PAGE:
Whangarei Native Bird Recovery Centre

DSC_1478The Whangarei (pronounced Fangaray) Native Bird Recovery Centre was an unexpected treat.  It’s a not for profit centre that takes care of over 1300 birds a year.

DonationsWe had a chance to pet a kiwi bird.  A kiwi is an endangered flightless bird with only ~95k left in the wild.  Our tour leader said that a lot of native New Zealanders never see a kiwi, not to mention pet one.  Sparky the kiwi was 13 years old and came to the centre as a youngster due to his leg being cut off by a trap.  Interestingly enough he didn’t feel like feathers or hair; he was quite wiry.

Petting a KiwiThen we go to listen to the talking Tui birds.  The centre had an older Tui bird that somehow learned to talk.  Before passing on, he taught the two younger Tui’s to talk.  It wasn’t like hearing a parrot talk.  Their voices were almost human.  So much so, that we almost thought they were playing a joke on us.  The one Tui said “come on, come on…quick, quick” to the other in order to entice him through the door.  One of them also clearly said “I love you” and to top it off they whistled Pop Goes the Weasel.  I loved it and was so entranced that I didn’t think to video it.  Another gal in my tour did, so I’ll share the video on Facebook once I get a copy.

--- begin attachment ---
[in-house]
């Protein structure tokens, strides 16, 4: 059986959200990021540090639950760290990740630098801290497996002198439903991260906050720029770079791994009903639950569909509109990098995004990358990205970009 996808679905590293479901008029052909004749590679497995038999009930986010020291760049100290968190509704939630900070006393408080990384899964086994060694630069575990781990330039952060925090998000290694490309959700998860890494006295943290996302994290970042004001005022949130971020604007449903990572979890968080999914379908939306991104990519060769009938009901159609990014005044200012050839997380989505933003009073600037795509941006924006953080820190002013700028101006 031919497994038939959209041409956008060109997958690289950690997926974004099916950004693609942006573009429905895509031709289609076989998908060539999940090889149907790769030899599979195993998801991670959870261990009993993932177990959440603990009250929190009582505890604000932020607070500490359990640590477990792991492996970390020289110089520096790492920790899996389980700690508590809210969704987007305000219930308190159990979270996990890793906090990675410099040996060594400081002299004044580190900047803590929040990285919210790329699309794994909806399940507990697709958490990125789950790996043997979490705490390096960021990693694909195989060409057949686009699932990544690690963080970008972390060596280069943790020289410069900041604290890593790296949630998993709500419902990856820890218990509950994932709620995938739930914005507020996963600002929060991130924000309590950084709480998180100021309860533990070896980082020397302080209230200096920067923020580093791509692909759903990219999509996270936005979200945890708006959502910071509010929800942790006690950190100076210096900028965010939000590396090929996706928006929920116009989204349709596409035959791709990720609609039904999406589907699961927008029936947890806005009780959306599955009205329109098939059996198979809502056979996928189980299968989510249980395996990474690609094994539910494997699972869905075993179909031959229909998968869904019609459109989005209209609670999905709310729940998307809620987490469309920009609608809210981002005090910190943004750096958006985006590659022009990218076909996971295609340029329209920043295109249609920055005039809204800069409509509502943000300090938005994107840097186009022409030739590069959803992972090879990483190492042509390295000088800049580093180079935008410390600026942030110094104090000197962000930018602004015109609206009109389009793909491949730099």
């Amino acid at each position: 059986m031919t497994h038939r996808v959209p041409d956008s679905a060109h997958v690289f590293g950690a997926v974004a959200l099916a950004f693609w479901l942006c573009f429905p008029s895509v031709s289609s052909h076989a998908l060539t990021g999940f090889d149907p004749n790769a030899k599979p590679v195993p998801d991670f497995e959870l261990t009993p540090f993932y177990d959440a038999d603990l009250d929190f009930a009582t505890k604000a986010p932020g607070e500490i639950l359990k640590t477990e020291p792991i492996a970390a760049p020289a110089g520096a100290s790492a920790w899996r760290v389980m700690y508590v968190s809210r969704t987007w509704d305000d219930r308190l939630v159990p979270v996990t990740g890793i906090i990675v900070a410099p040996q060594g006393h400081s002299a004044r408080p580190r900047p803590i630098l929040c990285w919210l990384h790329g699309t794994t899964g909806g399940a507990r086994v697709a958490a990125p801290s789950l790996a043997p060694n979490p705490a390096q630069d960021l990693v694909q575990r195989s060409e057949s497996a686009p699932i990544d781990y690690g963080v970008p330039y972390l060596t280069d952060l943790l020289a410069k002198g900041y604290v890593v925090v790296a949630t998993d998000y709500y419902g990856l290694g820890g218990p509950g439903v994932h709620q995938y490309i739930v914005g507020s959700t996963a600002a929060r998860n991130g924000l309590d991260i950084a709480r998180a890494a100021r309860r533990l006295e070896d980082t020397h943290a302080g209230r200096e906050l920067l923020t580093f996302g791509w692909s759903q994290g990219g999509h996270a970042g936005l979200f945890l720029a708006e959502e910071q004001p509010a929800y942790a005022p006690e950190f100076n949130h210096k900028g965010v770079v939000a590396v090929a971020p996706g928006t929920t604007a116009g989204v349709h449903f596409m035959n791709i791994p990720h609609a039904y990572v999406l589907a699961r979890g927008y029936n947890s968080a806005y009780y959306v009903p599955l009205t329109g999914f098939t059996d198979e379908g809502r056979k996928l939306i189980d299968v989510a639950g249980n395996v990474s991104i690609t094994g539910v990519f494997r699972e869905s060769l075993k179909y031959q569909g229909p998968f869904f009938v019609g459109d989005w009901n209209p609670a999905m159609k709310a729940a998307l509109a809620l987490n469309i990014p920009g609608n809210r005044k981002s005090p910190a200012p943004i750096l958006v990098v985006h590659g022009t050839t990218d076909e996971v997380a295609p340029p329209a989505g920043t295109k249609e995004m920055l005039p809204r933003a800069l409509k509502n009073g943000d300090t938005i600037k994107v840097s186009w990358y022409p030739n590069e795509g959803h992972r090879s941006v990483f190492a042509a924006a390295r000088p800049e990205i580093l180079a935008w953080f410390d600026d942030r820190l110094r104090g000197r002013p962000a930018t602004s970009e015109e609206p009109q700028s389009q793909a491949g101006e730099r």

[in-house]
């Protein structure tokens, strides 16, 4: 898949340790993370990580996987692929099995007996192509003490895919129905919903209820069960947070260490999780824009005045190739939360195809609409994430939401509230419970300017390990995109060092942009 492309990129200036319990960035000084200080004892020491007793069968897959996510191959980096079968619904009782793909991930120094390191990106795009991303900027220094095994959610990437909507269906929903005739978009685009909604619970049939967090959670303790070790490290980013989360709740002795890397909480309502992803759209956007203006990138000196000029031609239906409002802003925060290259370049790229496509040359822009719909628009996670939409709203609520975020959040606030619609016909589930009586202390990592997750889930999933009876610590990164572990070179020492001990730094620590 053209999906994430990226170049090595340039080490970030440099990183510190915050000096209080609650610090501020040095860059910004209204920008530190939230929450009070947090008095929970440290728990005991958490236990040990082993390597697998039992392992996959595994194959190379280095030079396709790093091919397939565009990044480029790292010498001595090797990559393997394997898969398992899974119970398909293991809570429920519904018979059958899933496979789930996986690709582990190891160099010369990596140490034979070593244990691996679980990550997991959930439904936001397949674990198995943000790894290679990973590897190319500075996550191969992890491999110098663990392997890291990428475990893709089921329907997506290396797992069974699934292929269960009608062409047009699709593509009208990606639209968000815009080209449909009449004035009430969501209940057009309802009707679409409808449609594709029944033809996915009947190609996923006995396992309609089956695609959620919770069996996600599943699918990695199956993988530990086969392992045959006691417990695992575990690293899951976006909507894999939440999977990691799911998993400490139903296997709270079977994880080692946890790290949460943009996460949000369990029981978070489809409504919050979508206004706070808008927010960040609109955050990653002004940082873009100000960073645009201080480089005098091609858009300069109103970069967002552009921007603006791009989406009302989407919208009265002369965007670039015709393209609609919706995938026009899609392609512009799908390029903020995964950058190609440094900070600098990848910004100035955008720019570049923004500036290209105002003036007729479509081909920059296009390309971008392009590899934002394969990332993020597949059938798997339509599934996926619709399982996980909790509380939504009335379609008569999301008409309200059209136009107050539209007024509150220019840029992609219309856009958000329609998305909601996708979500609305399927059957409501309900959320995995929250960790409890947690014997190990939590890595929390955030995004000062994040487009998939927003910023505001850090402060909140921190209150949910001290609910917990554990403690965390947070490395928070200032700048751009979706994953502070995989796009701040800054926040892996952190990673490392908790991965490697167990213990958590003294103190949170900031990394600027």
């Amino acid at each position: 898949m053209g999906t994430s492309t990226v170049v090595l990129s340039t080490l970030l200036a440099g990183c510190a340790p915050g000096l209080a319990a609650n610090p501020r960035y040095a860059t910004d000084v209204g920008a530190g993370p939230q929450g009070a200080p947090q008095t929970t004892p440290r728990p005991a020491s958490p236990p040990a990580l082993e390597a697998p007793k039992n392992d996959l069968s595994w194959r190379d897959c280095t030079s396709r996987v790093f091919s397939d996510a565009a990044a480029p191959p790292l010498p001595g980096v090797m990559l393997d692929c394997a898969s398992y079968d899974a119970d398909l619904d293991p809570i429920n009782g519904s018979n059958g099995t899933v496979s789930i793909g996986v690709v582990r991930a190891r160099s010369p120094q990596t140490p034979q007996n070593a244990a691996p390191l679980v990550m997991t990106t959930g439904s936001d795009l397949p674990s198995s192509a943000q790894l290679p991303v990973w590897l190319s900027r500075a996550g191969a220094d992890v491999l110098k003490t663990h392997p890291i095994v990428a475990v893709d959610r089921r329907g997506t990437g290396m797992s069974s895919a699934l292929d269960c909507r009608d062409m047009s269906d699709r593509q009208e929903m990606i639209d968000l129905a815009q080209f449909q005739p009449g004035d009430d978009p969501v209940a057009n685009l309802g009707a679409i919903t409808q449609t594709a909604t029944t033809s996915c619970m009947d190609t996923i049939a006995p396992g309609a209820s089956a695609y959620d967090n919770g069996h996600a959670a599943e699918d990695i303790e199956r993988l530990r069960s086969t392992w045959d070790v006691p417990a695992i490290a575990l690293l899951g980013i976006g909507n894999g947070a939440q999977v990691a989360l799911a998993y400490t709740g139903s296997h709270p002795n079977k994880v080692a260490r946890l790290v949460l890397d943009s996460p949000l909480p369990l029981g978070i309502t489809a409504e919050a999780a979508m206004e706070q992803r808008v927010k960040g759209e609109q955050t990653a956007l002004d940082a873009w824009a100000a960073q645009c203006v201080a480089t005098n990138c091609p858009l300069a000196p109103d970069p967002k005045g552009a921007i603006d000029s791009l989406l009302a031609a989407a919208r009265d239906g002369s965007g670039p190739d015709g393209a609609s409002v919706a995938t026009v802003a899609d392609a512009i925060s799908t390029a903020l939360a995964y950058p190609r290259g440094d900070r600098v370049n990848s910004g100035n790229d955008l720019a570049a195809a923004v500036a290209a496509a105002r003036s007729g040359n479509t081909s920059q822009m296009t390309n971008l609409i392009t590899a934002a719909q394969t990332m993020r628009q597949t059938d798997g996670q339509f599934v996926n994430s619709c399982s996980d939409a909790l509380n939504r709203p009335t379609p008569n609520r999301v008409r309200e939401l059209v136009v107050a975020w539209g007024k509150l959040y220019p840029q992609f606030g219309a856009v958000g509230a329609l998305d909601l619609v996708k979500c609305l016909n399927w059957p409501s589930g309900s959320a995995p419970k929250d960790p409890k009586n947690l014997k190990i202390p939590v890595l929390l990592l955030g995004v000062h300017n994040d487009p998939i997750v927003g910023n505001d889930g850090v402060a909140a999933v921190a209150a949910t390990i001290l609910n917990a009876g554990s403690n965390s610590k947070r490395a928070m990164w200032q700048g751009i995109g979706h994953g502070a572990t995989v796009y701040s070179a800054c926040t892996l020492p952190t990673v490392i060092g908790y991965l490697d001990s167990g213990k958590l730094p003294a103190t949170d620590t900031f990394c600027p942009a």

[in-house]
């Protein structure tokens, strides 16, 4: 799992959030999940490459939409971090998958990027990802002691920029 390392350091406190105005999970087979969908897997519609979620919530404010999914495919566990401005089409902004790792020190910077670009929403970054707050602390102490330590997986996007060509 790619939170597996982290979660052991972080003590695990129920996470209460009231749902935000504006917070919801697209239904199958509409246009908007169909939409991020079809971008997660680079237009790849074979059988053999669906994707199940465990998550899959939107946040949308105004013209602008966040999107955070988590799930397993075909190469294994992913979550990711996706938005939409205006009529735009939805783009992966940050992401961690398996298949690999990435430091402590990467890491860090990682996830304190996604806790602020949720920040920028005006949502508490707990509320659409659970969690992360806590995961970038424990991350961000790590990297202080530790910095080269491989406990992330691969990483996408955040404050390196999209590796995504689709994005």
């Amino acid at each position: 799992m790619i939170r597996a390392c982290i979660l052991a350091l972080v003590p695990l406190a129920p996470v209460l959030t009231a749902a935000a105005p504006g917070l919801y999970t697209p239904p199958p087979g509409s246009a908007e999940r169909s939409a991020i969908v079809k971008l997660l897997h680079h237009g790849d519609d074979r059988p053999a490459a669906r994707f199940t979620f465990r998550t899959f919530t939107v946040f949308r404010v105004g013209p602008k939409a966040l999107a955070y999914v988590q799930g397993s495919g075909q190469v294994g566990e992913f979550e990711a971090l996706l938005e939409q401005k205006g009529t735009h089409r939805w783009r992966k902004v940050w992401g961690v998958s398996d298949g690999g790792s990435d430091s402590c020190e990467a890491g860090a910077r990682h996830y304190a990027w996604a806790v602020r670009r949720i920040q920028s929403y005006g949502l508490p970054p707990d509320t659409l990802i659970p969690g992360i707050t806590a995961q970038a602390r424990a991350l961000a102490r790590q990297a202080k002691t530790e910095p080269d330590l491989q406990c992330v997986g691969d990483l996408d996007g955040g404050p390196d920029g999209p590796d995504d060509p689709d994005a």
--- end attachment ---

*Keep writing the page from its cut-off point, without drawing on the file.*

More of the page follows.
The final, and quite possibly the cutest highlights were the baby kiwi and baby owl.  The baby kiwi was just 28 weeks old and the baby owl was 15 days old.  We couldn’t pet the kiwi, but we did get to pet the owl.  He was a bundle of soft down.

Baby KiwiBaby OwlFor a stop that wasn’t on the planned itinerary, it is towards the top of my “favorites” list.

Contact Information:

Whangarei Native Bird Recovery Centre

Phone:  09-438 1457

Email:  nativebirdrecovery@xtra.co.nz

Web:  www.whangareinativebirdrecovery.org.nz

 

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